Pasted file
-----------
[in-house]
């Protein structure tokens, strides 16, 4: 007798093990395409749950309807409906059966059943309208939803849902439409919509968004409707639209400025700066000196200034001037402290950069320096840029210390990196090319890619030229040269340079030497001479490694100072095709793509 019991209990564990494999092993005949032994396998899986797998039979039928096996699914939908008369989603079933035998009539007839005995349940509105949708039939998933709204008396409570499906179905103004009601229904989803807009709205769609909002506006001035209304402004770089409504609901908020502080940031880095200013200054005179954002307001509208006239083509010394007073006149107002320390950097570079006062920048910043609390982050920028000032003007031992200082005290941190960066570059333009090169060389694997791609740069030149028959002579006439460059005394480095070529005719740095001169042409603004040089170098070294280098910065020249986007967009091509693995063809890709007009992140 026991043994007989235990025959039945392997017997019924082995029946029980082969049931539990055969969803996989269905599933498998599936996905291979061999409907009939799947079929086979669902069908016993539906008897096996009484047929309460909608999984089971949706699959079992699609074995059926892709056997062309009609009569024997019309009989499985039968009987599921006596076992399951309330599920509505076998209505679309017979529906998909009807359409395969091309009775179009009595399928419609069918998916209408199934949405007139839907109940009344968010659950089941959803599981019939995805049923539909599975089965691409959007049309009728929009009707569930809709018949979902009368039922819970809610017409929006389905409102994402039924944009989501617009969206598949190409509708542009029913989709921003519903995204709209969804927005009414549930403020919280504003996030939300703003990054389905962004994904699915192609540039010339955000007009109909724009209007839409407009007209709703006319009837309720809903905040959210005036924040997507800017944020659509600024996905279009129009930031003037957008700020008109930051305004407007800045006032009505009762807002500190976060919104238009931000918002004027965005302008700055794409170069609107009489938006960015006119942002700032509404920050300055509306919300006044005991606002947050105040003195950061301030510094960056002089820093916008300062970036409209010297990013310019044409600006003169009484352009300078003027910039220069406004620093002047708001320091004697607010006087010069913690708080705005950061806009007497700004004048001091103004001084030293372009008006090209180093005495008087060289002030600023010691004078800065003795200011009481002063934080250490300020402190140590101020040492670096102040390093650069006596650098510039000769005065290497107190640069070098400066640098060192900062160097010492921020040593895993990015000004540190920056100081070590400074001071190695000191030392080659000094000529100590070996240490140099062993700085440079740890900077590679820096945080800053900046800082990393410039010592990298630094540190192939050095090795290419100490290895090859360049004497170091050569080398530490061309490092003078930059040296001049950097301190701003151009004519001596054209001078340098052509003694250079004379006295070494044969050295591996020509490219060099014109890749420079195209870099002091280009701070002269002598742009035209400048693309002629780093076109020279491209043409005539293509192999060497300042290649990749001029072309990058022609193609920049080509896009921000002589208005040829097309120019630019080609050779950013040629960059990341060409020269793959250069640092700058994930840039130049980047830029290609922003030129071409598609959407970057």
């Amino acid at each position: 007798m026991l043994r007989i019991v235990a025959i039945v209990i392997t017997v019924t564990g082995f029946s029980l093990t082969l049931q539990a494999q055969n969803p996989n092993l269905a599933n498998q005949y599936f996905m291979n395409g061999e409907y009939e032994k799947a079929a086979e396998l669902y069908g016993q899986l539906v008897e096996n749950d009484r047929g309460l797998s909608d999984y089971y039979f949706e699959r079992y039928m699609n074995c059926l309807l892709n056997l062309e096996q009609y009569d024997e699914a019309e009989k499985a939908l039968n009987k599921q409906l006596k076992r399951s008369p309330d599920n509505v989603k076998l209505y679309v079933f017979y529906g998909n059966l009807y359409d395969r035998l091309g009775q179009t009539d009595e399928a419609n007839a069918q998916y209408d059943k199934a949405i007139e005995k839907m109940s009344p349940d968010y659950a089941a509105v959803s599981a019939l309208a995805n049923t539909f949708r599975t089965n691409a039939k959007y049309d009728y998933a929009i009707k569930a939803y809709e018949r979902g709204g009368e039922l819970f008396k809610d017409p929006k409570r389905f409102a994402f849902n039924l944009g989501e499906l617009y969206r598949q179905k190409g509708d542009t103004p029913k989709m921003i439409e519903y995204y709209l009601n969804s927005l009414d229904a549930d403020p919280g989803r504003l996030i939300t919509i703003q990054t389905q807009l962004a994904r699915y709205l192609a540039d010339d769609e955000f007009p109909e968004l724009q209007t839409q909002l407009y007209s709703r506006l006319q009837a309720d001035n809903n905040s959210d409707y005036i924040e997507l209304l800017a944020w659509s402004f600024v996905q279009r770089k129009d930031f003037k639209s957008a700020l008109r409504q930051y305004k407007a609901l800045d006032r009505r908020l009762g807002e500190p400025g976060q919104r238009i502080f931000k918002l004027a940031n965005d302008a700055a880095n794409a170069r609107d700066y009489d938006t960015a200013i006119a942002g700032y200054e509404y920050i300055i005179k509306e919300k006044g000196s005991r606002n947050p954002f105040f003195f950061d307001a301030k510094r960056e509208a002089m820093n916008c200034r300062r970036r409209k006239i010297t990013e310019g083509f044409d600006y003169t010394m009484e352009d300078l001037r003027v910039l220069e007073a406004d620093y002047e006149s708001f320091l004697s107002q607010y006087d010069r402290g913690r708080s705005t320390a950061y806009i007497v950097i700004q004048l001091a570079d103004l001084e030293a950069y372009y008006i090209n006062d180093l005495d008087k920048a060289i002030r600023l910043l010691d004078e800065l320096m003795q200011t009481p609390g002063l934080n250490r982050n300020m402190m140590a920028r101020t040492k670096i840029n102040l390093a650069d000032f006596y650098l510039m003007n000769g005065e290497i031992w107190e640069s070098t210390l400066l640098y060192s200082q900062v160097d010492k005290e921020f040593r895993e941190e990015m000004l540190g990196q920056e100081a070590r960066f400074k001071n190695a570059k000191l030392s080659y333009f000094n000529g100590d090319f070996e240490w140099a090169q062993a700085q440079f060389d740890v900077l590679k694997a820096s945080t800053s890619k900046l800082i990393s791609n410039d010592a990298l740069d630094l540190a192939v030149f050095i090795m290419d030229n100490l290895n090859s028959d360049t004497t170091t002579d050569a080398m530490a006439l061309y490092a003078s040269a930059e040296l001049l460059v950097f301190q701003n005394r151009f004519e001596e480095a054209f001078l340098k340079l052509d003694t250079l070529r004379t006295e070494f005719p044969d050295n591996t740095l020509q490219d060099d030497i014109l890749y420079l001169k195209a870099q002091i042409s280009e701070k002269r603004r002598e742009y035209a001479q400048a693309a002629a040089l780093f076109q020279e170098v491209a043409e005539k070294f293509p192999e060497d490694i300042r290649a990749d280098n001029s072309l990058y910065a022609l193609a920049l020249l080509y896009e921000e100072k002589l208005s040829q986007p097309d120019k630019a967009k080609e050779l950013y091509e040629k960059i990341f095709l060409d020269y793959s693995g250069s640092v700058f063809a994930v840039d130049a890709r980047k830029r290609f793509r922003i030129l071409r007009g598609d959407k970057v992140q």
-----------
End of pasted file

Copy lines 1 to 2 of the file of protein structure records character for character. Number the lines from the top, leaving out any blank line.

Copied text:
[in-house]
């Protein structure tokens, strides 16, 4: 007798093990395409749950309807409906059966059943309208939803849902439409919509968004409707639209400025700066000196200034001037402290950069320096840029210390990196090319890619030229040269340079030497001479490694100072095709793509 019991209990564990494999092993005949032994396998899986797998039979039928096996699914939908008369989603079933035998009539007839005995349940509105949708039939998933709204008396409570499906179905103004009601229904989803807009709205769609909002506006001035209304402004770089409504609901908020502080940031880095200013200054005179954002307001509208006239083509010394007073006149107002320390950097570079006062920048910043609390982050920028000032003007031992200082005290941190960066570059333009090169060389694997791609740069030149028959002579006439460059005394480095070529005719740095001169042409603004040089170098070294280098910065020249986007967009091509693995063809890709007009992140 026991043994007989235990025959039945392997017997019924082995029946029980082969049931539990055969969803996989269905599933498998599936996905291979061999409907009939799947079929086979669902069908016993539906008897096996009484047929309460909608999984089971949706699959079992699609074995059926892709056997062309009609009569024997019309009989499985039968009987599921006596076992399951309330599920509505076998209505679309017979529906998909009807359409395969091309009775179009009595399928419609069918998916209408199934949405007139839907109940009344968010659950089941959803599981019939995805049923539909599975089965691409959007049309009728929009009707569930809709018949979902009368039922819970809610017409929006389905409102994402039924944009989501617009969206598949190409509708542009029913989709921003519903995204709209969804927005009414549930403020919280504003996030939300703003990054389905962004994904699915192609540039010339955000007009109909724009209007839409407009007209709703006319009837309720809903905040959210005036924040997507800017944020659509600024996905279009129009930031003037957008700020008109930051305004407007800045006032009505009762807002500190976060919104238009931000918002004027965005302008700055794409170069609107009489938006960015006119942002700032509404920050300055509306919300006044005991606002947050105040003195950061301030510094960056002089820093916008300062970036409209010297990013310019044409600006003169009484352009300078003027910039220069406004620093002047708001320091004697607010006087010069913690708080705005950061806009007497700004004048001091103004001084030293372009008006090209180093005495008087060289002030600023010691004078800065003795200011009481002063934080250490300020402190140590101020040492670096102040390093650069006596650098510039000769005065290497107190640069070098400066640098060192900062160097010492921020040593895993990015000004540190920056100081070590400074001071190695000191030392080659000094000529100590070996240490140099062993700085440079740890900077590679820096945080800053900046800082990393410039010592990298630094540190192939050095090795290419100490290895090859360049004497170091050569080398530490061309490092003078930059040296001049950097301190701003151009004519001596054209001078340098052509003694250079004379006295070494044969050295591996020509490219060099014109890749420079195209870099002091280009701070002269002598742009035209400048693309002629780093076109020279491209043409005539293509192999060497300042290649990749001029072309990058022609193609920049080509896009921000002589208005040829097309120019630019080609050779950013040629960059990341060409020269793959250069640092700058994930840039130049980047830029290609922003030129071409598609959407970057």